Juliet Kinchin: This is the largest poster in The Museum of Modern Art’s collection. It's a Greyhound bus designed by Mason Williams in 1967 and produced as a multiple that people could buy. Williams was playing with scale in this project. This poster was printed on 16 separate sheets, which then had to be taped and pasted together. It took about three days, apparently, to fold one of these items. And of course, once you took it out of the box, it was very difficult to get it back in. The box came marked with a comment: "Dangerous. Do not open in the wind."
This poster is part of an explosion in poster culture. And the Greyhound buses which crisscrossed the United States were also important as an icon of new desegregated forms of low-cost travel. And Greyhound buses in the early '60s had been linked with civil-rights activism - these so-called "freedom rides."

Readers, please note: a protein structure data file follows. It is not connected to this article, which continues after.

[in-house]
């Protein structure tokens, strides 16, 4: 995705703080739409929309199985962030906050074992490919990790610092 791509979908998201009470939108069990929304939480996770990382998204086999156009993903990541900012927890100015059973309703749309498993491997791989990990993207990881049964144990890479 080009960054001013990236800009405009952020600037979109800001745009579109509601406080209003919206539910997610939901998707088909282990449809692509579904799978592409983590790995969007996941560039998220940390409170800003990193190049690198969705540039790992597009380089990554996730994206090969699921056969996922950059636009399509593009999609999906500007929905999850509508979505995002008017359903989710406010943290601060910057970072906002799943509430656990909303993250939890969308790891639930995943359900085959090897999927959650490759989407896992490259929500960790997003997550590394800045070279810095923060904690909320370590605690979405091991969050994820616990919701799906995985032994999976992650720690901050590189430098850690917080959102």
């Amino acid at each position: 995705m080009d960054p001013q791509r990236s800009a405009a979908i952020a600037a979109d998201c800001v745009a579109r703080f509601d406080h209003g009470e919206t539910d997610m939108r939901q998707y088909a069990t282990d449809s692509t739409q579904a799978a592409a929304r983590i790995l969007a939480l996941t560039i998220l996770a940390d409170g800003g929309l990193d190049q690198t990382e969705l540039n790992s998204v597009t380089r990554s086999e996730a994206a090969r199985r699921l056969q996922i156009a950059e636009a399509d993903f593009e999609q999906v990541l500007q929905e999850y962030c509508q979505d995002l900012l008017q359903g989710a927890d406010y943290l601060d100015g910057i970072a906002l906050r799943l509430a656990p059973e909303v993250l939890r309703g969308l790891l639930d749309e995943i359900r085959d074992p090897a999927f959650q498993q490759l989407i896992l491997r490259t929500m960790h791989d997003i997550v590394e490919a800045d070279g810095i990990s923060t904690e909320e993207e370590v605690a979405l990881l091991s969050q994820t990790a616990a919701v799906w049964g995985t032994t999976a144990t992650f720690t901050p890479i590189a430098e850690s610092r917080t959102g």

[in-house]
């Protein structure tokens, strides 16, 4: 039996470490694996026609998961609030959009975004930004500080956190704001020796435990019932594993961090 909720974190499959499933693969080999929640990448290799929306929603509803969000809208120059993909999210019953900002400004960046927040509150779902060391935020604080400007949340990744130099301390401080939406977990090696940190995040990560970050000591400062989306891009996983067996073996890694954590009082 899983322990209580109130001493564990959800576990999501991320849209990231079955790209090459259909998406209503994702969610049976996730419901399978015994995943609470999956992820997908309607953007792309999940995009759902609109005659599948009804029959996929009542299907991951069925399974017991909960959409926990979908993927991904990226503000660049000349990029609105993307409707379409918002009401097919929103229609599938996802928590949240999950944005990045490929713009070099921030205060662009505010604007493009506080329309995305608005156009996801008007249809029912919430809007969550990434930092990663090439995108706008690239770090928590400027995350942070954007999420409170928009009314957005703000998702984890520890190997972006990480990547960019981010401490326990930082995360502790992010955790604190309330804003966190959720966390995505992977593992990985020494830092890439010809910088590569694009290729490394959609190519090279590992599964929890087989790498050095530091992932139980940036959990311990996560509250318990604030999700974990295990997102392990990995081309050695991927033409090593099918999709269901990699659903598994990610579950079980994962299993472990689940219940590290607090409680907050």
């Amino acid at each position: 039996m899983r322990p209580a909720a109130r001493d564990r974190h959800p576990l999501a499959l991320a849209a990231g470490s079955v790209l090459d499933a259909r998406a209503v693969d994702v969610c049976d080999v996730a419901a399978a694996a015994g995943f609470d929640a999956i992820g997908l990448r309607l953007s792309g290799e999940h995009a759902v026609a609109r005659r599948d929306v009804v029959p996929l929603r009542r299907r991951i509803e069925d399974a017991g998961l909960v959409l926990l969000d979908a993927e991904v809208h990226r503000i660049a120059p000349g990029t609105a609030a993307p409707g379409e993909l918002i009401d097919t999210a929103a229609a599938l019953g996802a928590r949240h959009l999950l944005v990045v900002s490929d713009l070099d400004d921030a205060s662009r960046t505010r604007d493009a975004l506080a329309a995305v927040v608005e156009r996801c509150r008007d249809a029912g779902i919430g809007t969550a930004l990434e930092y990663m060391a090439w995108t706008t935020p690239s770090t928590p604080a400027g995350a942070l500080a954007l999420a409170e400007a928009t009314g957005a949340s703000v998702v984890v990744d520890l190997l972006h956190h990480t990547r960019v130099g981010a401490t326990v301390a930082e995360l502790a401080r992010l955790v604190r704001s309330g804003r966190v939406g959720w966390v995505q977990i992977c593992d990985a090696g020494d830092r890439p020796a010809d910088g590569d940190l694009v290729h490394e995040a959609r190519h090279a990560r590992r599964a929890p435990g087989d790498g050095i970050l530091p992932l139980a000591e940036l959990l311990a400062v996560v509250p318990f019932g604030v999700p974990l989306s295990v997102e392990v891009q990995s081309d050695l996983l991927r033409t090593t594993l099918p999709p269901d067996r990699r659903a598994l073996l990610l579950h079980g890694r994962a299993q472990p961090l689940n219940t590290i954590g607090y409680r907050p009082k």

I think you can also see Williams' bus project in the context of the Beatles' Magical Mystery Tour, or Ken Kesey and the Merry Pranksters, who traversed the States in a bus covered with psychedelic graffiti. In this particular copy of the bus poster, the graffiti were applied later. MoMA curator Mildred Constantine decided to turn it into a huge advertisement for the exhibition, Word and Image in 1968. Constantine called in various local artists and designers to graffiti the poster to really transform the object into a new kind of collaborative artwork.